Following a 24 hour bus ride from Hanoi – When we take over the world, everything will be built next to each other – we arrived in Vientiane, the capital of Laos.
We went to the COPE Visitor Centre. Despite a thorough googling, we still have no idea what COPE stands for; however, set in the midst of a hospital prosthetic department, it serves as a poignant reminder of the true cost of war. The Vietnam War may have made the headlines, but America was also waging a so called ‘Secret War’ against Laos and Cambodia. Its aim was to disrupt supply lines and avenues of retreat utilised by the Viet Cong. The American war-machine’s tactic was simple, drop as many bombs as possible. Of the 270 million cluster bombs dropped on Laos – equal to a planeload of bombs every 8 minutes, 24-hours a day, for 9 years – approximately 80 million didn’t detonate. The result is that 40 years later the country is still covered by a layer of hidden ordnance, locally called Bombies. These Bombies now lay dormant, waiting for the unknowing locals to disturb them and suffer the predictable consequences. The COPE centre highlights this issue; strange mobile like decorations created from disarmed bombs, a huge array of homemade prosthetic limbs suspended from the ceiling in a nightmarish version of wind chimes, graphic photos of whole families who have suffered the loss of limbs. Its exhibits were horrifyingly informative, and have left an impression that is not likely to dim with the passing of time.
Following months of abuse – caped off by being submerged in rancid flood water in Hoi An – Jamie’s flip-flops were no more. Sourcing new ones has proved to be next to impossible. During the search he has been greeted on more than one occasion with laughter when asking if they sold shoes large enough for his feet. Whilst size 10 is fairly average in the UK he is apparently a freak of nature by Asian standards. In the end it took 7 weeks to find a pair large enough.
Following Vientiane we jumped on a bus and headed north to Luang Prabang. Unfortunately it was during this journey that Jade ‘Iron Stomach’ Hodgson’s reign of supremacy came to an end, as she succumbed to crippling stomach pains and other signs of food poisoning
After a few days of rest, with Jade feeling a little better, we hopped on a bus to a local waterfall. It was stunning. Turquoise water tumbled over a sheer wall of rock into a series of calm pools that looked ideal for swimming. This moment of awe, however, was short lived. On the advice of a couple walking past we opted to take the 3km trip through the jungle to go to the source of the river. With only 2 hours until we had to leave we marched off along a jungle track, a muddy ribbon splitting the lush canopy on either side. Upon reaching the spring our hearts dropped. Whilst undeniably pretty, compared to the natural perfection we had left behind it was no more than a muddy puddle. We hung around for 15 minutes, cramming in some much needed food, before trudging back through the jungle. We arrived just in time to catch our bus, and with not a spare moment to revisit the stunning waterfalls from the start. All in all a bit of a disaster as Jade’s illness was reasserting itself and Jamie’s dodgy knees had begun to cause problems.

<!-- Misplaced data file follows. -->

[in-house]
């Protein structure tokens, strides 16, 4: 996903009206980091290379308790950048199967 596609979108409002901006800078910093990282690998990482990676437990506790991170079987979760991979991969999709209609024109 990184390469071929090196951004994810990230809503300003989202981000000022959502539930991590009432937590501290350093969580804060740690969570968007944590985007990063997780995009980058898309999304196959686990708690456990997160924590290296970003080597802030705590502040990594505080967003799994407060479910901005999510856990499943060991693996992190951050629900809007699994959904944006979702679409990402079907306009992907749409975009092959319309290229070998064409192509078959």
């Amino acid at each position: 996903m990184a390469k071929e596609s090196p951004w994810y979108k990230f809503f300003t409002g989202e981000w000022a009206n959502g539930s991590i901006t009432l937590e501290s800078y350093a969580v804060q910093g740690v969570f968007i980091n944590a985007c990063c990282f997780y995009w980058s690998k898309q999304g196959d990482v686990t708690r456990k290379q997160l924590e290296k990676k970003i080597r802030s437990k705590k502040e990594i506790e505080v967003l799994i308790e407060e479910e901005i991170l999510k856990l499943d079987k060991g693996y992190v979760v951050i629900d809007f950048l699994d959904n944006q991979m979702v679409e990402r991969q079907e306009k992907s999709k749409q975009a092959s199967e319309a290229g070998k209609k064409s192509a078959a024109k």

Having had our fill of buses, we opted for what was described as a ‘Slow Boat’ to take us to the Thai border. Rather than an 18 hour straight shot on bus, it involved 2 days going up river on the Mekong, followed by a 5 hour bus journey to Chiang Mai. Longer? Undeniably. Worth it? Absolutely. We set off from our hotel in shorts and T-shirts, ready for a sunny day on a boat. Unfortunately due to a freezing fog that hovered exclusively over the Mekong we ended up huddled together, shivering until well beyond noon. Jamie resorted to using his socks as gloves, not ideal as this particularly pair had been worn for 2 days straight …
With the temperature finally reaching a sensible level the boat became really enjoyable, and for two days we followed the twists and turns of the Mekong, flowing between soaring mountains and mist cloaked jungle, until we reached Thailand. After the first day on the boat we stopped off in a tiny little town called Pak Beng. Here we met and made friends with a nice German couple who had also been on the boat with us during the day, and after a brief rest we went out for what was described as an authentic Indian. Having been to India (and become up-ourselves food snobs) we had to hold back our criticism, even when Jamie’s cheese naan turned out to be a flat bread with a few flecks of Philadelphia splattered on top.
Prior to the boat trip Jamie had read that it was occasionally possible to see Elephants on the river bank. With this in mind, he spent 2 agonising days searching enthusiastically for the elusive beasts. Whilst none decided to show themselves we did get to see a large number of water buffalo, which may not be as impressive but they’re certainly less shy. In hindsight we both started to feel a tad guilty about eating Buffalo whilst in Laos …
Laos was short, vommity, and sweat. As or writing we are about a 6 weeks behind in these updates, and hope to catch up soon before it becomes some sort of unassailable task. Keep your eyes peeled.
Jade and Jamie
P.S If anyone does find out what COPE stands for, keep it to yourself; smart-arse.